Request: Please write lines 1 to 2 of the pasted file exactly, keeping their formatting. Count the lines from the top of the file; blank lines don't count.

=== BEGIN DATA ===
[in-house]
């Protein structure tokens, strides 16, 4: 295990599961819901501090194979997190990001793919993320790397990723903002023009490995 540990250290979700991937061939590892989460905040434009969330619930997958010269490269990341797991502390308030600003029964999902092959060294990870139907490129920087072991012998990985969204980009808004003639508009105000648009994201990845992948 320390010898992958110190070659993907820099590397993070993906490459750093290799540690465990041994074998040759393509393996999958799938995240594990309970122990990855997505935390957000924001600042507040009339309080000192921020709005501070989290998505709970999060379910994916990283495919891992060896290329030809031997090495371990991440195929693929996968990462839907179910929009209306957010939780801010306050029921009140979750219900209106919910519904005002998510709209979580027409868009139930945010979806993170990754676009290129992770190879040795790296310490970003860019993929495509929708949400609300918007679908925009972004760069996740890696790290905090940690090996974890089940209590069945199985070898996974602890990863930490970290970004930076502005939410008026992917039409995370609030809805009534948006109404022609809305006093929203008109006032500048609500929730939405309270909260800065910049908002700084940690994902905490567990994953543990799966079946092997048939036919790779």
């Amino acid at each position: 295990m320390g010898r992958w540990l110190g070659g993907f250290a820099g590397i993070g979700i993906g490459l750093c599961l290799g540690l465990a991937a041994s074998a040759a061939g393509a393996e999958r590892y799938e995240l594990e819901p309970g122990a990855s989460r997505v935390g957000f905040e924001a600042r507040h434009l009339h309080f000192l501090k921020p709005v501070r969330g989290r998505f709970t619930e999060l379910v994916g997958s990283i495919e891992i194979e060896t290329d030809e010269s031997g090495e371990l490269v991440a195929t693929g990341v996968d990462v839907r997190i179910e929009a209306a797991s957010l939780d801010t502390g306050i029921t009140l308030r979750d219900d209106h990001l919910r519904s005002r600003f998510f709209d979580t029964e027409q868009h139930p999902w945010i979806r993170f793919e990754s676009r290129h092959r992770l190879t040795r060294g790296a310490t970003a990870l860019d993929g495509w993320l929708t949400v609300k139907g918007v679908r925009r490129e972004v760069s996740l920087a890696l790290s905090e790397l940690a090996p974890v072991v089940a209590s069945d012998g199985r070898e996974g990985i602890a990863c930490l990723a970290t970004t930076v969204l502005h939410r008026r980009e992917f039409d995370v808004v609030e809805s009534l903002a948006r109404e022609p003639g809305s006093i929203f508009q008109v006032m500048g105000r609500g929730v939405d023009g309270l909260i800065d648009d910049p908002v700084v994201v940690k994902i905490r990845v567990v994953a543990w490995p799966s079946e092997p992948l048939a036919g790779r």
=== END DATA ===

[in-house]
């Protein structure tokens, strides 16, 4: 295990599961819901501090194979997190990001793919993320790397990723903002023009490995 540990250290979700991937061939590892989460905040434009969330619930997958010269490269990341797991502390308030600003029964999902092959060294990870139907490129920087072991012998990985969204980009808004003639508009105000648009994201990845992948 320390010898992958110190070659993907820099590397993070993906490459750093290799540690465990041994074998040759393509393996999958799938995240594990309970122990990855997505935390957000924001600042507040009339309080000192921020709005501070989290998505709970999060379910994916990283495919891992060896290329030809031997090495371990991440195929693929996968990462839907179910929009209306957010939780801010306050029921009140979750219900209106919910519904005002998510709209979580027409868009139930945010979806993170990754676009290129992770190879040795790296310490970003860019993929495509929708949400609300918007679908925009972004760069996740890696790290905090940690090996974890089940209590069945199985070898996974602890990863930490970290970004930076502005939410008026992917039409995370609030809805009534948006109404022609809305006093929203008109006032500048609500929730939405309270909260800065910049908002700084940690994902905490567990994953543990799966079946092997048939036919790779």